In addition, a notice must be prominently displayed in the contract and in any application materials provided in connection with enrollment in short-term, limited-duration insurance coverage with the following language:
THIS IS NOT QUALIFYING HEALTH COVERAGE (“MINIMUM ESSENTIAL COVERAGE”) THAT SATISFIES THE HEALTH COVERAGE REQUIREMENT OF THE AFFORDABLE CARE ACT. IF YOU DON’T HAVE MINIMUM ESSENTIAL COVERAGE, YOU MAY OWE AN ADDITIONAL PAYMENT WITH YOUR TAXES.
The revised definition of short-term, limited-duration insurance applied for policy years beginning on or after Jan. 1, 2017. However, HHS stated that it would not take enforcement action against an issuer with respect to the sale of short-term, limited-duration insurance before April 1, 2017, on the ground that the coverage period is three months or more, provided that the coverage:
- Ends on or before Dec. 31, 2017; and
- Otherwise complies with the definition of short-term, limited-duration insurance in effect under the final regulations.
States were also permitted to elect not to take enforcement actions against issuers with respect to this type of coverage sold before April 1, 2017.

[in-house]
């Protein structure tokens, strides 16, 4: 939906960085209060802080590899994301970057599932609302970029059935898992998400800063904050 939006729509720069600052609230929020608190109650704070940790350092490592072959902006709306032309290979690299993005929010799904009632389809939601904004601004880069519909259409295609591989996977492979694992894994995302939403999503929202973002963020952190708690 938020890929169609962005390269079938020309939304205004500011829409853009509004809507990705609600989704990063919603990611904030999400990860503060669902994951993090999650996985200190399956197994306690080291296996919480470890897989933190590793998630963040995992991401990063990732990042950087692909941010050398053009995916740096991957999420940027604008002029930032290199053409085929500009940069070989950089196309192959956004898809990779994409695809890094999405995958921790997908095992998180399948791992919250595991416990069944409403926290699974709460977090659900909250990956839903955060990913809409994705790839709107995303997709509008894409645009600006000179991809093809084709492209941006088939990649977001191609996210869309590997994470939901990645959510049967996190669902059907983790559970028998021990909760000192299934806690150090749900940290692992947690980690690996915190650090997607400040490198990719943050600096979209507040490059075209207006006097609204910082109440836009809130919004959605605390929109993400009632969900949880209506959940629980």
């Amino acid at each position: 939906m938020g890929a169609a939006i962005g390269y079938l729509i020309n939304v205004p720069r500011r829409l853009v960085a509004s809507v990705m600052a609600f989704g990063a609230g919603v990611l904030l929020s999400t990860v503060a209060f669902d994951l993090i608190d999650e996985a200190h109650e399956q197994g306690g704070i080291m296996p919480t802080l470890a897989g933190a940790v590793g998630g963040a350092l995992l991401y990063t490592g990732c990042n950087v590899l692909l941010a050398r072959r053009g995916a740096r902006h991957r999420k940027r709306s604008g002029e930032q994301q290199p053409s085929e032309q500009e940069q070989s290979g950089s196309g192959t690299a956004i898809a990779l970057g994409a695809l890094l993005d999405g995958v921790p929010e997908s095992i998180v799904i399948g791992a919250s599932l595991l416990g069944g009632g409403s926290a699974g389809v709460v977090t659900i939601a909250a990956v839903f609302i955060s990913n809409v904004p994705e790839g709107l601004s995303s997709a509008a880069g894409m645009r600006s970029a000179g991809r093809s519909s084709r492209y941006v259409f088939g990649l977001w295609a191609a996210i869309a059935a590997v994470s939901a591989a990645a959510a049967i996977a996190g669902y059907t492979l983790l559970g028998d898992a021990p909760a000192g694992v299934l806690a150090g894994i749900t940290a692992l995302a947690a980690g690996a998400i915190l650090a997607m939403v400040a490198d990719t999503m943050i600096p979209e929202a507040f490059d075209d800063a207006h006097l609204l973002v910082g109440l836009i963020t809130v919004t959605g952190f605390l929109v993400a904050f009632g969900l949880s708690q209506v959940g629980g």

2018 Final Regulations
Following the 2016 final regulations, there was concern that shortening the permitted length of short-term, limited-duration insurance would drastically reduce affordable coverage options for consumers. As a result, the Departments issued the 2018 final regulations to lengthen the maximum period of short-term, limited-duration insurance, in an effort to provide more affordable consumer choice for health coverage.
These final regulations were issued as a result of the following recent developments:
- On Oct. 12, 2017, President Donald Trump issued Executive Order 13813, which directed the Departments to consider proposing regulations or revising guidance to expand the availability of short-term, limited-duration insurance by allowing it to cover longer periods and be renewed.
- On Dec. 22, 2017, President Trump signed a tax reform bill, called the Tax Cuts and Jobs Act, into law, which reduces the ACA’s individual mandate penalty to zero, effective beginning in 2019.
In light of these developments, the final regulations amended the definition of short-term, limited-duration insurance so that it may offer a maximum coverage period of less than 12 months after the original effective date of the contract, consistent with the original definition (that is, the final rule expanded the potential maximum coverage period by nine months). Under this definition, the expiration date specified in the contract takes into account any extensions that may be elected by the policyholder without the issuer’s consent, provided that it has a duration of no longer than 36 months in total (taking into account renewals or extensions).